Obama pitches universal preschool--but at what cost?

Gov. Bev Perdue, right, listens to Amaya Bryant and Jalynn Brandon, left,  Monday, Dec. 10, 2012, at Primary Colors Early Learning Center in Durham, N.C. Perdue visited the Pre-K classes to highlight the importance of preschool. (AP Photo/The Herald...
Gov. Bev Perdue, right, listens to Amaya Bryant and Jalynn Brandon, left, Monday, Dec. 10, 2012, at Primary Colors Early Learning Center in Durham, N.C....

If President Obama has it his way, every child in America will be able to attend a high-quality preschool.

The commander-in-chief urged just such an initiative during his State of the Union address on Tuesday night, pointing to studies that show the sooner kids begin learning, the better they do down the road

"But today, fewer than three in ten 4-year-olds are enrolled in a high-quality preschool program," said Obama. "Most middle-class parents can't afford a few hundred bucks a week for private preschool. And for poor kids who need help the most, this lack of access to preschool education can shadow them for the rest of their lives."

Besides helping kids, the move would be a big plus for working moms and two-income families. After all, times have changed. According to the Center of American Progress, more than half of families in the U.S. had a male breadwinner and a female homemaker in 1975. That's dropped to just one in five today.

To top it off, those without a full-time parent caretaker with kids under five spend an average of 10.1% of their household budget on childcare. It's a tough squeeze on low-income families—defined as those making less than $1,500 per month and end up spending 52.7% of their income on child care expenses for children under the age of five.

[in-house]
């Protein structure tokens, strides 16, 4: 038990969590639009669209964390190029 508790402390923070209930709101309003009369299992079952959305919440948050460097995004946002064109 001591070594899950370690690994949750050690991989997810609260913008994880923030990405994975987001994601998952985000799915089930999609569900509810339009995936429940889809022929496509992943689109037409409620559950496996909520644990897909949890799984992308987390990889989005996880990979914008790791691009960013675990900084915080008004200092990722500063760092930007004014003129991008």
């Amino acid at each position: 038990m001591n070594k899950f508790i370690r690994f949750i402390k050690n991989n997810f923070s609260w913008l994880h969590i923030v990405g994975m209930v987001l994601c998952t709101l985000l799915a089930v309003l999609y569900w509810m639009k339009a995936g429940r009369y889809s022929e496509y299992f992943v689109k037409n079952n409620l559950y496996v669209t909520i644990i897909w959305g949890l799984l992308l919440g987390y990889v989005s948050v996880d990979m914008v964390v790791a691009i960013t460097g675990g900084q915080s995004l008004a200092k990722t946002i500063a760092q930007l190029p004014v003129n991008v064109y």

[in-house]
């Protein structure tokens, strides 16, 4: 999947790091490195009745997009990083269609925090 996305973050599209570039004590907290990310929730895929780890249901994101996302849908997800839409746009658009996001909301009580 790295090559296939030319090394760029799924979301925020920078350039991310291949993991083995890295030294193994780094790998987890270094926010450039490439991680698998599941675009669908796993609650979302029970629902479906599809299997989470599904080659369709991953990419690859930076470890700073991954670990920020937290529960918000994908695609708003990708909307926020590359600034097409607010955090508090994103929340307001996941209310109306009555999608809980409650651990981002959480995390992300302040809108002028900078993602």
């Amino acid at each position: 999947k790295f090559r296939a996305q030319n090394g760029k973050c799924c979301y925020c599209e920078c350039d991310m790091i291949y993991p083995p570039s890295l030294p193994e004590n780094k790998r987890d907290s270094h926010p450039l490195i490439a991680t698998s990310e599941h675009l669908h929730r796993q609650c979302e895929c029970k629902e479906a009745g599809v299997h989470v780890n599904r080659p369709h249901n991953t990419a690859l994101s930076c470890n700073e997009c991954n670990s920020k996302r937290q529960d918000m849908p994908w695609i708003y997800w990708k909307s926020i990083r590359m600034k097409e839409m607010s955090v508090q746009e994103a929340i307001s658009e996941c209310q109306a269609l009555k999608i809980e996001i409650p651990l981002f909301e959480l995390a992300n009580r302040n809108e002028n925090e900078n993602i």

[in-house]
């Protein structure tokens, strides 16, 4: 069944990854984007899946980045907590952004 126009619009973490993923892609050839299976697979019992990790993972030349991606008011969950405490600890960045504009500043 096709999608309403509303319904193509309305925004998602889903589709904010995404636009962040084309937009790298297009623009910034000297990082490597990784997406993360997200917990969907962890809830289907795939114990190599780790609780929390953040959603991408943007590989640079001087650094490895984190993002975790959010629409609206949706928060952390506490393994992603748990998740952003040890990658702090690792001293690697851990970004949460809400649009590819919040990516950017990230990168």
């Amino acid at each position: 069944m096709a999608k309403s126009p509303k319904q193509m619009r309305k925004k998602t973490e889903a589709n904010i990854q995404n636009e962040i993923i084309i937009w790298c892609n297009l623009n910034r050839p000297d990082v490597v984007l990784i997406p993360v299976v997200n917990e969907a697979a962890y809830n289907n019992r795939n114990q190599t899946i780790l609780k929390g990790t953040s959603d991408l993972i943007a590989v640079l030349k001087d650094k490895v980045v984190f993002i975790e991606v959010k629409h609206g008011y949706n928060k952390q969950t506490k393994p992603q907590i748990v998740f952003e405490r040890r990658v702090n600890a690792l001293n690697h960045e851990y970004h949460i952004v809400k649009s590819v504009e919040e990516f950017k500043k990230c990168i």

Adele Robinson, deputy executive director for policy and public affairs at the National Association for the Education of Young Children, told msnbc.com that she was thrilled to see early childhood attention getting so much national attention. She said universal preschool would be beneficial to both working women and their employers.

"When women don't have stable early childhood arrangements, they become less stable employees," she said  "...The more children we leave behind, the more expensive it is to close the [education] gap"

Linda Meric, the national executive director of 9to5, an organization dedicated to ensuring the rights of women, applauded Obama's decision, noting "The average cost of childcare ranges from $3,900 to $11,700 annually, often making it impossible for women in low-wage jobs to make ends meet."

Robinson said one of the biggest hurdles, however, would be the ongoing budget battle and the sequester, a collection of automatic, across-the-board spending cuts.

"We have to avoid the sequester. we can't move an [education] agenda on the backs of large cuts," she said.

But what would such a plan entail and what would its economic impact be? Well, we don't really know. Obama did not go into detail on how much the government would shell out or what "high-quality" preschool entails.

According to the National Institute for Early Education Research at Rutgers University, 45% of 4-year-olds and 20% of 3-year-olds went to state or federally funded preschool programs in 2011. That cost taxpayers about $5.49 billion, which averages out to about $4,800 for each child. So assuming costs stayed roughly the same, Obama's initiative would easily cost tens of billions of dollars a year. Proponents of universal preschool, however, argue much of the cost would be offset by having more parents in the workforce.

Steve Barnett, director of NIEER, told msnbc.com that the "increase in earnings by [parents going back to work] themselves could probably cover the costs of the program. American women pay a high price, not just time out of the labor force immediately, but over the course of a career." He expressed concerns, however, that inside the Beltway politics may interfere with passing meaningful legislation.

"Outside the Beltway, it's a non-partisan issue," he said, pointing to right-leaning, low-income states like Alabama and Mississippi --where residents would actually benefit the most from universal preschool.

"It will depend on setting priorities," said Barnett.